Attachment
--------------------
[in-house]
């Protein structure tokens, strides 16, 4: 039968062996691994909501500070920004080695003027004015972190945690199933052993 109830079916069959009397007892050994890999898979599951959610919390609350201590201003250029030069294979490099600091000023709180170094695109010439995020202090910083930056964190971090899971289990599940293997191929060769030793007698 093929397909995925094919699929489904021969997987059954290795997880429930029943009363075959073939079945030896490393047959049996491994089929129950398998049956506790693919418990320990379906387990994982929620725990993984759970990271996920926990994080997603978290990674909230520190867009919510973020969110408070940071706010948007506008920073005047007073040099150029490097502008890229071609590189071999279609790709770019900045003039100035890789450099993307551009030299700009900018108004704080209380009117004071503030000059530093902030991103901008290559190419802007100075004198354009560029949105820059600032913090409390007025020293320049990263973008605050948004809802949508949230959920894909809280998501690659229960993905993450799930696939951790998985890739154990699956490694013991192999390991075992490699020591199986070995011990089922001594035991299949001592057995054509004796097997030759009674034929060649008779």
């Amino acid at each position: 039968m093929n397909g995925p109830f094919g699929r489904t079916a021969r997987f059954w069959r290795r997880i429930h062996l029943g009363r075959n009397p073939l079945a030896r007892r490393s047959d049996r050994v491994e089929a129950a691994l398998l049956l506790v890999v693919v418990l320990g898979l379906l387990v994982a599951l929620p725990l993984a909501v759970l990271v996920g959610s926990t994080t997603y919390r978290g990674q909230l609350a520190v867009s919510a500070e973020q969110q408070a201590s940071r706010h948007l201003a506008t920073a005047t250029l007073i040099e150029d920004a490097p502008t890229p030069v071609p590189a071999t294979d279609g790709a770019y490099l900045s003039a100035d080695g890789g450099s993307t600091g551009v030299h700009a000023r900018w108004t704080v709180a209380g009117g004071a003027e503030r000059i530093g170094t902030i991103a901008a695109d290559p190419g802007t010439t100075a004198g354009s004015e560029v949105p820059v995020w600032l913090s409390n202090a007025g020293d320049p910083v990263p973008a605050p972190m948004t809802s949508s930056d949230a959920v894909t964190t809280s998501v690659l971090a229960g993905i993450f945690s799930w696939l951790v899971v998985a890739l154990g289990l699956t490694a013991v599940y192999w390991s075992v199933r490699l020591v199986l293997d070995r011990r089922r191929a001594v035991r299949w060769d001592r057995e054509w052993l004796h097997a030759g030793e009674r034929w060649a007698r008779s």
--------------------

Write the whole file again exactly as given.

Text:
[in-house]
């Protein structure tokens, strides 16, 4: 039968062996691994909501500070920004080695003027004015972190945690199933052993 109830079916069959009397007892050994890999898979599951959610919390609350201590201003250029030069294979490099600091000023709180170094695109010439995020202090910083930056964190971090899971289990599940293997191929060769030793007698 093929397909995925094919699929489904021969997987059954290795997880429930029943009363075959073939079945030896490393047959049996491994089929129950398998049956506790693919418990320990379906387990994982929620725990993984759970990271996920926990994080997603978290990674909230520190867009919510973020969110408070940071706010948007506008920073005047007073040099150029490097502008890229071609590189071999279609790709770019900045003039100035890789450099993307551009030299700009900018108004704080209380009117004071503030000059530093902030991103901008290559190419802007100075004198354009560029949105820059600032913090409390007025020293320049990263973008605050948004809802949508949230959920894909809280998501690659229960993905993450799930696939951790998985890739154990699956490694013991192999390991075992490699020591199986070995011990089922001594035991299949001592057995054509004796097997030759009674034929060649008779």
């Amino acid at each position: 039968m093929n397909g995925p109830f094919g699929r489904t079916a021969r997987f059954w069959r290795r997880i429930h062996l029943g009363r075959n009397p073939l079945a030896r007892r490393s047959d049996r050994v491994e089929a129950a691994l398998l049956l506790v890999v693919v418990l320990g898979l379906l387990v994982a599951l929620p725990l993984a909501v759970l990271v996920g959610s926990t994080t997603y919390r978290g990674q909230l609350a520190v867009s919510a500070e973020q969110q408070a201590s940071r706010h948007l201003a506008t920073a005047t250029l007073i040099e150029d920004a490097p502008t890229p030069v071609p590189a071999t294979d279609g790709a770019y490099l900045s003039a100035d080695g890789g450099s993307t600091g551009v030299h700009a000023r900018w108004t704080v709180a209380g009117g004071a003027e503030r000059i530093g170094t902030i991103a901008a695109d290559p190419g802007t010439t100075a004198g354009s004015e560029v949105p820059v995020w600032l913090s409390n202090a007025g020293d320049p910083v990263p973008a605050p972190m948004t809802s949508s930056d949230a959920v894909t964190t809280s998501v690659l971090a229960g993905i993450f945690s799930w696939l951790v899971v998985a890739l154990g289990l699956t490694a013991v599940y192999w390991s075992v199933r490699l020591v199986l293997d070995r011990r089922r191929a001594v035991r299949w060769d001592r057995e054509w052993l004796h097997a030759g030793e009674r034929w060649a007698r008779s």